After a while you get a feel for the country that comes through from the map.
E.g. In Willmore Wilderness, you will often find hunting camps that are clear and pretty well made, but are only used for a month a year. They will sit at the base of a pass, or the junction of two creeks (better grazing for horses)
Since I am blessed to be able to use a fire for cooking (low traffic) I look for places where the timberline comes into the meadow and is close to water. Failing that, where a ravine large enough to likely have water comes down to where my trail will cross it.
In a different context, when traveling by canoe in Northern Saskatchewan you learn that the top end of many rapids is a good place to camp. Some obstacle backed the water up, and so it's likely to at least be out of the bog. The bottom end of a portage is often boggy.
You also will look for points of land that catch the wind if the bugs are bad, and otherwise just look for places where the tree cover is less solid. (Upwind end of an island is great.)
My usual habit is to start looking in mid afternoon. If I'm seeing reasonable looking spots fairly frequently -- several per hour, then I will push on. However if good sites are scarce (Mirror River, SK, I'm talking to you.) then I may stop early.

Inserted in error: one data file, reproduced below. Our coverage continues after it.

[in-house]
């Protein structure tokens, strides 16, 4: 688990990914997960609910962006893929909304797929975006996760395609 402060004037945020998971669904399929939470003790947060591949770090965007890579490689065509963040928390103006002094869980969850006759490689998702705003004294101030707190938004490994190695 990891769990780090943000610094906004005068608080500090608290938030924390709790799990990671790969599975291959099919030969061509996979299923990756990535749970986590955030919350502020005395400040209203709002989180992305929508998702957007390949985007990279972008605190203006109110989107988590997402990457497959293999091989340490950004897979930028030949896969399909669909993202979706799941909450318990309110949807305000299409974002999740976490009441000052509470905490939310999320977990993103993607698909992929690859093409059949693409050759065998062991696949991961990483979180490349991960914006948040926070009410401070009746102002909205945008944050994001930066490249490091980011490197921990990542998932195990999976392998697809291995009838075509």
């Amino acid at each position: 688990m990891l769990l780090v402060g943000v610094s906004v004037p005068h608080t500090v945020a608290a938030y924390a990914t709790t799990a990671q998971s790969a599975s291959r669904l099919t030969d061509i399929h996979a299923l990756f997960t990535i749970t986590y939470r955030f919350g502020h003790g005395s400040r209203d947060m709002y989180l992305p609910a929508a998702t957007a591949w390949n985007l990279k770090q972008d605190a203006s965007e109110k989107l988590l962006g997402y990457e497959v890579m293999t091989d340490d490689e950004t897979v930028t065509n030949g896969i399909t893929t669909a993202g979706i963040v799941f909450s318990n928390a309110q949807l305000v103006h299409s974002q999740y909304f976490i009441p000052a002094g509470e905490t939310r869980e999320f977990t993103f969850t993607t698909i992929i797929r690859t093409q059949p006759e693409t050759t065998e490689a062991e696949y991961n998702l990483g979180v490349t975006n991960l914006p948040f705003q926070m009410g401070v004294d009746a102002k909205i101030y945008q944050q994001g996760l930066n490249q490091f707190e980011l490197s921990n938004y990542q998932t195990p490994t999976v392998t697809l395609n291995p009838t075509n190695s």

The map will tell you what sort of country you are in. When you are in a new type of country start pretending you're looking for a spot right away. You'll pick up what features on the map give valid hints.
The gotchas are when the terrain changes. E.g. We had been doing puddle jumping and portaging from Cree Lake toward High Rock Lake, on a chain of winter roads. Would have been easy camping, (but not pretty) at any point where the winter road met a lake. (This is not always true. Winter roads are often frozen bogs, and terrible in summer) But we had to turn off that route and pick up Browne Creek. That was a mosquito farm. Browne Creek was 2 feet wide, had a corner every 6 feet. We portaged over a mattress of wet moss trying to keep from hitting the canoes on the bog spruce and tamarack. 2 km took us 4 hours. Yuck. Fortunately we only had lunch in there. Peanut butter and bugs.)